Watch out for humans

We have lived in the area for 45 years and there is no doubt that bears have become more numerous and less shy of humans.

Editor, The News:

Re: Needs to be fewer bears (Letters, June 1).

I fully agree with the views expressed by Mark Mellish concerning the problems association with bear and human encounters in Whonnock.

We have lived in the area for 45 years and there is no doubt that bears have become more numerous and less shy of humans.

Mr. Mellish was fortunate that a passing motorist helped him avoid what could have been a tragic end to his encounter with the bear.

Things have now reached the stage where one3 must not compost, and must thank twice about growing fruit trees or bushes, even taking a walk or riding a bike in this area.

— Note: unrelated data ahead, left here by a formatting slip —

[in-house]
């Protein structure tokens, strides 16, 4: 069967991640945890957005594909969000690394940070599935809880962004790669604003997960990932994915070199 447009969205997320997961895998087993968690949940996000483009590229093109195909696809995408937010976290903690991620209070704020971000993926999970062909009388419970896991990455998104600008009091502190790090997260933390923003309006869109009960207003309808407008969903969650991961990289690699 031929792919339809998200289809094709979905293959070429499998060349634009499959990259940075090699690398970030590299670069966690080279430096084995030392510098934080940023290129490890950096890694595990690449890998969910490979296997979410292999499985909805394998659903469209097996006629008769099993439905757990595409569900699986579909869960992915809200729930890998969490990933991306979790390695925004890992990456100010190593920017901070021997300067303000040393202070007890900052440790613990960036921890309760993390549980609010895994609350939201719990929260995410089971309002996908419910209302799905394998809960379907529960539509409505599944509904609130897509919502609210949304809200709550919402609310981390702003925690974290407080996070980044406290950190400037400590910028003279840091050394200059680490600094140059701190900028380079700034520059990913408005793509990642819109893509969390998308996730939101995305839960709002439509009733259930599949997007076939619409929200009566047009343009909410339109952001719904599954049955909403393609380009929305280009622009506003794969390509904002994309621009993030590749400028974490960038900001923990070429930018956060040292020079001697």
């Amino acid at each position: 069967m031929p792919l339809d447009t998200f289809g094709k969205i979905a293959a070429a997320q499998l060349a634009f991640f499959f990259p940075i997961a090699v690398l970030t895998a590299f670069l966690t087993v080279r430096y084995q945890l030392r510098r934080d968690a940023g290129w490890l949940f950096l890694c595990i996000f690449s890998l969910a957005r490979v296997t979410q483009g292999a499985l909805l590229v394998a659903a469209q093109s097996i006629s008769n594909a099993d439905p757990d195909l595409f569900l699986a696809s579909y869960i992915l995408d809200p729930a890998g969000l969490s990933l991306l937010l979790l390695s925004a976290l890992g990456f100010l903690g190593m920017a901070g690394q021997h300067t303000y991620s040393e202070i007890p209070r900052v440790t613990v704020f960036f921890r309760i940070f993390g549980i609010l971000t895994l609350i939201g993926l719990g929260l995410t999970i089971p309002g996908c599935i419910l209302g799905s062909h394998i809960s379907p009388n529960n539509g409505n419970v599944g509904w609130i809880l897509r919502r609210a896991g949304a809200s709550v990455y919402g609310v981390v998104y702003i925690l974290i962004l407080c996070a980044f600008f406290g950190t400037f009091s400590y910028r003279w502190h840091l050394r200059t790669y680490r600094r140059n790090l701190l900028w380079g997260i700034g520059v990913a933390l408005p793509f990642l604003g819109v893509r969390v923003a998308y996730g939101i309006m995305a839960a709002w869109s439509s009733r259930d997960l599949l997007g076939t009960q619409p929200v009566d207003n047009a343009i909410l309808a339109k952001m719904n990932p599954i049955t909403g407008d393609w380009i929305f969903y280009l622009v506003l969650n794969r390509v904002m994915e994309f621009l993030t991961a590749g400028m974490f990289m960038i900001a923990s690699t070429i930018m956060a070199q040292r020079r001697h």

Mr. Mellish is also right in his assessment of the Bear Aware program, which trots out a growing list of restrictions and constraints, while ignoring the obvious – there are simply too many bears around.

However, there is some positive news for Mr. Mellish and other Whonnock residents concerned about the bear problem and the myopic approach of the Bear Aware program.

I have it on good authority that a ‘Human Aware’ program is getting off the ground.

This was sparked by rumours that the Bear Aware people, ever anxious to control the behavior of the human population in Whonnock, had come up with a plan to selectively tranquilize residents for resettlement in downtown Haney or darkest Pitt Meadows.

This plan  was devised only after a previous one involving a cull of all Whonnockians was narrowly voted down.

Full details of the ‘Human Aware’ program have yet to be made public, but are expected to be revealed when the founder and local social anthropologist addresses a rally at Whonnock Lake.

Watch for further information.

Bob Wyllie

Maple Ridge